Other than skin cancer, prostate cancer is the most common cancer in American men. The American Cancer Society estimates that in 2013, about 238,590 new cases of prostate cancer will be diagnosed, and around 29,720 men will die of prostate cancer; some one in six men will be diagnosed with prostate cancer during his lifetime. Due to its widespread incidence and unmet medical need, prostate cancer is the target of a significant proportion of clinical research and ranks fifth in terms of number of Development Programs in phase I to phase III, after breast cancer, leukemia, colorectal cancer and lymphoma.
Prostate cancer faces almost all the main challenges typically found in oncology clinical development, including:
- Operational: The prostate cancer patient pathway has always been a critical component of clinical trials for this patient population, involving urologists, medical oncologists, as well as primary care physicians. Mapping this pathway at various sites becomes crucial for the recruitment and retention of patients in prostate cancer studies.
- Medical: For both non-metastatic castration resistant prostate cancer (a constantly growing patient population, in need of innovative effective drugs) and metastatic castration resistant prostate cancer there is a high unmet clinical need for novel therapies aimed at new molecular targets.
- Scientific: As we enter the era of personalized medicine, it is essential to identify predictive biomarkers for currently approved therapies and for those in development. Recently, many therapeutic agents for prostate cancer have been approved that target the androgen receptor and/or the prostate tumor microenvironment. Each of these therapies has modestly increased patient survival. A better understanding of when in the course of prostate cancer progression specific therapies should be applied, and of what biomarkers indicate when resistance arises, would almost certainly improve outcomes achieved by these therapies.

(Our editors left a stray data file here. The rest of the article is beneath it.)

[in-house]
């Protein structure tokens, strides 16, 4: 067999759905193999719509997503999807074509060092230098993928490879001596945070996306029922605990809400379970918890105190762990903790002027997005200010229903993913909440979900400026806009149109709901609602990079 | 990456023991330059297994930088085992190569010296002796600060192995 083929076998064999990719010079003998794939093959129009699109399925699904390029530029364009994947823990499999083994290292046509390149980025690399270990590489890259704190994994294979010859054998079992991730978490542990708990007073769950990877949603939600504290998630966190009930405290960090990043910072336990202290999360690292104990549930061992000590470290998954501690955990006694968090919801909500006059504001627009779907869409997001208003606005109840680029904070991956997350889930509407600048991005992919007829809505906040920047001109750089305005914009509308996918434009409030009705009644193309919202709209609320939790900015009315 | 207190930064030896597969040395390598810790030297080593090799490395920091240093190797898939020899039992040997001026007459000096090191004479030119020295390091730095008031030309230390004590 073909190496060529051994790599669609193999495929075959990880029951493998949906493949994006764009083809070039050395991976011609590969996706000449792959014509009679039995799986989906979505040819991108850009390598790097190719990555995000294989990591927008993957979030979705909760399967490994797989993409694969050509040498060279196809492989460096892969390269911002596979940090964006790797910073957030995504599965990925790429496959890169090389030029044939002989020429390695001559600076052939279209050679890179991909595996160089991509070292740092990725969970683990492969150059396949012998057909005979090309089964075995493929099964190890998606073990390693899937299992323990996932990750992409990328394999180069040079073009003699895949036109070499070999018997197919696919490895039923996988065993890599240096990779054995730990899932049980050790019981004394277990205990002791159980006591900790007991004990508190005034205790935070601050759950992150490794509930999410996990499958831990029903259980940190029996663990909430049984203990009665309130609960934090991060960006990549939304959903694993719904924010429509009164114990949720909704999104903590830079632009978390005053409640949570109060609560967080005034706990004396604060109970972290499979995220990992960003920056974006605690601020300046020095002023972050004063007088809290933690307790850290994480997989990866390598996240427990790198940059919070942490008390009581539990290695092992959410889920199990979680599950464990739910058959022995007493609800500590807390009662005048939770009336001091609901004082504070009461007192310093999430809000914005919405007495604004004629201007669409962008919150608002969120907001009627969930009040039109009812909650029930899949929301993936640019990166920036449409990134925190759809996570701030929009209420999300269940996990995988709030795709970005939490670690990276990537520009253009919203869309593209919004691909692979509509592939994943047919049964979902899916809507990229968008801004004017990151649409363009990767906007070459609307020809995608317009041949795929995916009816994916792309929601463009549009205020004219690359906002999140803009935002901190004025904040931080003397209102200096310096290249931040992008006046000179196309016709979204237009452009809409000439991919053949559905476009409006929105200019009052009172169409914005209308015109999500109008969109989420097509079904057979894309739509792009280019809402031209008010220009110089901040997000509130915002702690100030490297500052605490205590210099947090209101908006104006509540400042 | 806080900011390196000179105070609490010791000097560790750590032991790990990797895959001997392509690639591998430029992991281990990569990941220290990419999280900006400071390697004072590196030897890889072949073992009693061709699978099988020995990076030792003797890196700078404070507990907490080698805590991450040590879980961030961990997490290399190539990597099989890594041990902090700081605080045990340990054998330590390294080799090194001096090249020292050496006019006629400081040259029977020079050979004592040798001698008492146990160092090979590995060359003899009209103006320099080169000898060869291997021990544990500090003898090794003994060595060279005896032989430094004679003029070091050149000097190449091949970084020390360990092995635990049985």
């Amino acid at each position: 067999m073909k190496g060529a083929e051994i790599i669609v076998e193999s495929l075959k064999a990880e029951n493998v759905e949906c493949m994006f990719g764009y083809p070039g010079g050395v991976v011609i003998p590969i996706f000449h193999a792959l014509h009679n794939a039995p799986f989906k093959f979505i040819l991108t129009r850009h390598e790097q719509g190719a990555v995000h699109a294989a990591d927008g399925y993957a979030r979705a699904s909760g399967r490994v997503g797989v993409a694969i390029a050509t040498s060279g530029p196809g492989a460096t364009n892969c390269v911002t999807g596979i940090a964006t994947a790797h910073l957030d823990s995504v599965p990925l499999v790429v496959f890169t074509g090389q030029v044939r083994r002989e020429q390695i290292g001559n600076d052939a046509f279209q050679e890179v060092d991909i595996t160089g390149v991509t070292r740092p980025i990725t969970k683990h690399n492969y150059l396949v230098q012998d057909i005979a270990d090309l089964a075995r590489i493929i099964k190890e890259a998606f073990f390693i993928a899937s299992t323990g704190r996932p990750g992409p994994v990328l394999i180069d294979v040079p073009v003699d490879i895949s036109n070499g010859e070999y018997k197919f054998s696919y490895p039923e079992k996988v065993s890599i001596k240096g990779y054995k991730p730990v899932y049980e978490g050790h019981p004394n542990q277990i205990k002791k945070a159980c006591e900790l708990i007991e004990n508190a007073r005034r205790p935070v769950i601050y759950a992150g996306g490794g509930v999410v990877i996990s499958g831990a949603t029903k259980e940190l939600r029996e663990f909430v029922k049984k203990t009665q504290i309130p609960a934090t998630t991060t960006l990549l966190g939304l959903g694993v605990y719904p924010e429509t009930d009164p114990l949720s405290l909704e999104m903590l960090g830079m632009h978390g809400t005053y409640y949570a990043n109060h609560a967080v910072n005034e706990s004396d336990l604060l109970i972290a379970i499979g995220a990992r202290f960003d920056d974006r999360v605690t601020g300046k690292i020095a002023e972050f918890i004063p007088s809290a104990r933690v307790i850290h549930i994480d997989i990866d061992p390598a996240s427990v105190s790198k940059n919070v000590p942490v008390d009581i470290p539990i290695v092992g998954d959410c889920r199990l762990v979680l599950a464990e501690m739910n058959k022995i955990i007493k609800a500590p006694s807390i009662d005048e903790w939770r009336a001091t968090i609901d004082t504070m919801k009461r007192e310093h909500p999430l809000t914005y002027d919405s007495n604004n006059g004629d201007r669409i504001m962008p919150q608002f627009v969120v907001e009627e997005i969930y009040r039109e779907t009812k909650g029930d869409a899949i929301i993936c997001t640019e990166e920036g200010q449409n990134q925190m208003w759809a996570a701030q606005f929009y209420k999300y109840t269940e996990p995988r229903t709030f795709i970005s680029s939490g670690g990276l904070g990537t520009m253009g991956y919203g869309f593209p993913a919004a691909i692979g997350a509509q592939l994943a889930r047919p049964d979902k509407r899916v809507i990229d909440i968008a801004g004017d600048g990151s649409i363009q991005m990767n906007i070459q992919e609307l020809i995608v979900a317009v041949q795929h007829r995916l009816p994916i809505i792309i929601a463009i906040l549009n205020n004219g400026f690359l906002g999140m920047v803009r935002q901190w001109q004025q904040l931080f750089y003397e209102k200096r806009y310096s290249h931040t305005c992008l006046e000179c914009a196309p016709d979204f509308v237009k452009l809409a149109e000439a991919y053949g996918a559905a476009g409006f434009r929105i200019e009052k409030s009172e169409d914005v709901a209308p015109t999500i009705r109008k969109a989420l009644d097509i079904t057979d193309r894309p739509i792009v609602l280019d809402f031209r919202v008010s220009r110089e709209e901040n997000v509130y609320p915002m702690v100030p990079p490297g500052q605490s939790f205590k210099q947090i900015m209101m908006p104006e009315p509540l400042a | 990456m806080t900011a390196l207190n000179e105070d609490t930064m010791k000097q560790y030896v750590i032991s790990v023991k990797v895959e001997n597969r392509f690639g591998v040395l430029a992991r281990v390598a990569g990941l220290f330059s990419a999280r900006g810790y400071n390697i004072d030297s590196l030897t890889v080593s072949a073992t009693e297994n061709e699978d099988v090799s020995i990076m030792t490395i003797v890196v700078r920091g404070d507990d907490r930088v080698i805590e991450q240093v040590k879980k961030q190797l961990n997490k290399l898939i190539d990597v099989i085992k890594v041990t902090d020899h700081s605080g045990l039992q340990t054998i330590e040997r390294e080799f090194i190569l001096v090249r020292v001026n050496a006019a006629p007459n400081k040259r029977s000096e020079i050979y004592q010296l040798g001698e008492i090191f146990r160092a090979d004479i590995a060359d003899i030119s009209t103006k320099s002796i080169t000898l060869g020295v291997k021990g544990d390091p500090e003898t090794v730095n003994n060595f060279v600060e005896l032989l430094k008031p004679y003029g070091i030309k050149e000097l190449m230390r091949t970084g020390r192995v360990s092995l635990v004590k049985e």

- Study population definition: The Castration Resistant Prostate Cancer (CRPC) population can be divided in four main subsets of patients: those without evidence of metastatic involvement (M0); those with metastatic (M1) asymptomatic or mildly symptomatic disease that can postpone chemotherapy; symptomatic M1 patients eligible to receive the standard chemotherapy; and M1 patients post-chemotherapy.
- Imaging Methodology: In the setting of CRPC, approved drugs, including cytotoxic agents, have been shown to provide a benefit in terms of disease control that translates into prolonged overall survival (OS). The disease control includes tumor shrinkage and disease stabilization, and requires a careful and unbiased assessment to accurately evaluate the non-progressing pool of patients. In addition, the study population has to be defined as non-metastatic or metastatic. Therefore, there is the need for standardized, high resolution imaging techniques and for centralized recording of outcomes to ensure maximum quality.
Understanding these key challenges is the first step to successfully manage prostate cancer trials.
This white paper is a detailed analysis of all these aspects, offering suggestions on how to manage trials effectively in this indication.